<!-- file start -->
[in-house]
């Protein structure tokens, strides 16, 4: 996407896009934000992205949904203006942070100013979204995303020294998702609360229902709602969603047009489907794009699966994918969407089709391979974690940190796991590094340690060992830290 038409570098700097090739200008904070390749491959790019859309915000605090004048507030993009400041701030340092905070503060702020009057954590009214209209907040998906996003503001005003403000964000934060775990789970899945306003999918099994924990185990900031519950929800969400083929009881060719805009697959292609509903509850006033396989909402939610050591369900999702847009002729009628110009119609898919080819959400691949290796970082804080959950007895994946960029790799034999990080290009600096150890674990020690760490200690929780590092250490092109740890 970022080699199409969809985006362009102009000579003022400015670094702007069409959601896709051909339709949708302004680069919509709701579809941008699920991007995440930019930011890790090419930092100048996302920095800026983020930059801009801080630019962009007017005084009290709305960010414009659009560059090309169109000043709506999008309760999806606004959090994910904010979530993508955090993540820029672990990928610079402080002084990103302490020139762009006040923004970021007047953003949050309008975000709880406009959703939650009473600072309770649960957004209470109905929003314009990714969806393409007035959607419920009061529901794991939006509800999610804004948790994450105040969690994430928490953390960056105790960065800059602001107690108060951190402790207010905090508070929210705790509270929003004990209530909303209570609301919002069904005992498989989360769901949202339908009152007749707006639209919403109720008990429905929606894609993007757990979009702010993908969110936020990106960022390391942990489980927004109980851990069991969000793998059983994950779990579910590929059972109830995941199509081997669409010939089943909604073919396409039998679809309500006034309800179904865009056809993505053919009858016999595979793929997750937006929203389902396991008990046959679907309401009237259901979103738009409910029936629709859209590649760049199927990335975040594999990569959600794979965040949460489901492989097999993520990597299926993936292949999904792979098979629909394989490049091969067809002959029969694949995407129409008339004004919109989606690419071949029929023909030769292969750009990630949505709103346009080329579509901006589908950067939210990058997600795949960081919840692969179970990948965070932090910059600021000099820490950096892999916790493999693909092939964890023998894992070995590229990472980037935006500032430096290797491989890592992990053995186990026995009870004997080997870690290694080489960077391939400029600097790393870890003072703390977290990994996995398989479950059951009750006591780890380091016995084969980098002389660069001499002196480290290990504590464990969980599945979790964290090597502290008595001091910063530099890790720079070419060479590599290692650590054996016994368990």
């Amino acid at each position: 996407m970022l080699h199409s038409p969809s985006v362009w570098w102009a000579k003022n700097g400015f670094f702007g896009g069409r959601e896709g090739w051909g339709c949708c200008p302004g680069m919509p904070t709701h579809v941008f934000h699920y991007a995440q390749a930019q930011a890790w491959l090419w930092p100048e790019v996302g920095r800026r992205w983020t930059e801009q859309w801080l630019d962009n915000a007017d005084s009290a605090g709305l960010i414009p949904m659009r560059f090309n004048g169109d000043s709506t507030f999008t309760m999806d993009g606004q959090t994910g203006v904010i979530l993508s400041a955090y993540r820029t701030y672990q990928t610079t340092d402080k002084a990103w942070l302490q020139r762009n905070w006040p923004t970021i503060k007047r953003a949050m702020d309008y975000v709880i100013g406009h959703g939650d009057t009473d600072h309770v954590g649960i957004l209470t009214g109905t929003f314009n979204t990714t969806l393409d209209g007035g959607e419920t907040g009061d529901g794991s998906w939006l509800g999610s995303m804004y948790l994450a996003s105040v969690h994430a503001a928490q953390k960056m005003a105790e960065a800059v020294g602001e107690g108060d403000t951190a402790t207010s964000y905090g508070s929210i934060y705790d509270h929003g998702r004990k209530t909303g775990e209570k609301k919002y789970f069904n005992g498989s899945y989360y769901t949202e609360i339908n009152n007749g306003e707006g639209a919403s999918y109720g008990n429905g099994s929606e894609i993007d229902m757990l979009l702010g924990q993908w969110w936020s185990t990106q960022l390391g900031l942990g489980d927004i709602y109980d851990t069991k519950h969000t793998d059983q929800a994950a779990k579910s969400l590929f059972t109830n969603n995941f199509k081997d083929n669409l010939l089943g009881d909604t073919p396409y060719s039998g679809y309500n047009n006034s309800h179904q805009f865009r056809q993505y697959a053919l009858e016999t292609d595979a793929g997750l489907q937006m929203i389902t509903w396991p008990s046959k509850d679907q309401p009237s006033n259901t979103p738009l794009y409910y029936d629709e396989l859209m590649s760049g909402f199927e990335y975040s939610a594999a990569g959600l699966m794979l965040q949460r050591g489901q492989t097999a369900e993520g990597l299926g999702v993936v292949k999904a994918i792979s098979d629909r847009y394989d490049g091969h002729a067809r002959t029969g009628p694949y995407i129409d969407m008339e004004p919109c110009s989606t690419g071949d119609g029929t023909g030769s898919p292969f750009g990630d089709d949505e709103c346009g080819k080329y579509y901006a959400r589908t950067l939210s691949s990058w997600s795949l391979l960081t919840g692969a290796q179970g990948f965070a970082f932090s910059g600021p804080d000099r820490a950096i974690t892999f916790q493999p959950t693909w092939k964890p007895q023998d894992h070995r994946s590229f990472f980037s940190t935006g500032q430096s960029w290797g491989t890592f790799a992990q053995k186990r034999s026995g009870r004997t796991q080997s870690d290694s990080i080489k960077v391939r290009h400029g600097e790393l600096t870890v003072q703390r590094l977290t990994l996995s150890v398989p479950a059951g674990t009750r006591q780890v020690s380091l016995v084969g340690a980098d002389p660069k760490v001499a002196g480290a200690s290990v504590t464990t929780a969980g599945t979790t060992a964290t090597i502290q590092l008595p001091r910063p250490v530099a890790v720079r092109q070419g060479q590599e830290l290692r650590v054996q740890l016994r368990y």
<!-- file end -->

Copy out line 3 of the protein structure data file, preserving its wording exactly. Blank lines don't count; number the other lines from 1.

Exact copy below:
């Amino acid at each position: 996407m970022l080699h199409s038409p969809s985006v362009w570098w102009a000579k003022n700097g400015f670094f702007g896009g069409r959601e896709g090739w051909g339709c949708c200008p302004g680069m919509p904070t709701h579809v941008f934000h699920y991007a995440q390749a930019q930011a890790w491959l090419w930092p100048e790019v996302g920095r800026r992205w983020t930059e801009q859309w801080l630019d962009n915000a007017d005084s009290a605090g709305l960010i414009p949904m659009r560059f090309n004048g169109d000043s709506t507030f999008t309760m999806d993009g606004q959090t994910g203006v904010i979530l993508s400041a955090y993540r820029t701030y672990q990928t610079t340092d402080k002084a990103w942070l302490q020139r762009n905070w006040p923004t970021i503060k007047r953003a949050m702020d309008y975000v709880i100013g406009h959703g939650d009057t009473d600072h309770v954590g649960i957004l209470t009214g109905t929003f314009n979204t990714t969806l393409d209209g007035g959607e419920t907040g009061d529901g794991s998906w939006l509800g999610s995303m804004y948790l994450a996003s105040v969690h994430a503001a928490q953390k960056m005003a105790e960065a800059v020294g602001e107690g108060d403000t951190a402790t207010s964000y905090g508070s929210i934060y705790d509270h929003g998702r004990k209530t909303g775990e209570k609301k919002y789970f069904n005992g498989s899945y989360y769901t949202e609360i339908n009152n007749g306003e707006g639209a919403s999918y109720g008990n429905g099994s929606e894609i993007d229902m757990l979009l702010g924990q993908w969110w936020s185990t990106q960022l390391g900031l942990g489980d927004i709602y109980d851990t069991k519950h969000t793998d059983q929800a994950a779990k579910s969400l590929f059972t109830n969603n995941f199509k081997d083929n669409l010939l089943g009881d909604t073919p396409y060719s039998g679809y309500n047009n006034s309800h179904q805009f865009r056809q993505y697959a053919l009858e016999t292609d595979a793929g997750l489907q937006m929203i389902t509903w396991p008990s046959k509850d679907q309401p009237s006033n259901t979103p738009l794009y409910y029936d629709e396989l859209m590649s760049g909402f199927e990335y975040s939610a594999a990569g959600l699966m794979l965040q949460r050591g489901q492989t097999a369900e993520g990597l299926g999702v993936v292949k999904a994918i792979s098979d629909r847009y394989d490049g091969h002729a067809r002959t029969g009628p694949y995407i129409d969407m008339e004004p919109c110009s989606t690419g071949d119609g029929t023909g030769s898919p292969f750009g990630d089709d949505e709103c346009g080819k080329y579509y901006a959400r589908t950067l939210s691949s990058w997600s795949l391979l960081t919840g692969a290796q179970g990948f965070a970082f932090s910059g600021p804080d000099r820490a950096i974690t892999f916790q493999p959950t693909w092939k964890p007895q023998d894992h070995r994946s590229f990472f980037s940190t935006g500032q430096s960029w290797g491989t890592f790799a992990q053995k186990r034999s026995g009870r004997t796991q080997s870690d290694s990080i080489k960077v391939r290009h400029g600097e790393l600096t870890v003072q703390r590094l977290t990994l996995s150890v398989p479950a059951g674990t009750r006591q780890v020690s380091l016995v084969g340690a980098d002389p660069k760490v001499a002196g480290a200690s290990v504590t464990t929780a969980g599945t979790t060992a964290t090597i502290q590092l008595p001091r910063p250490v530099a890790v720079r092109q070419g060479q590599e830290l290692r650590v054996q740890l016994r368990y």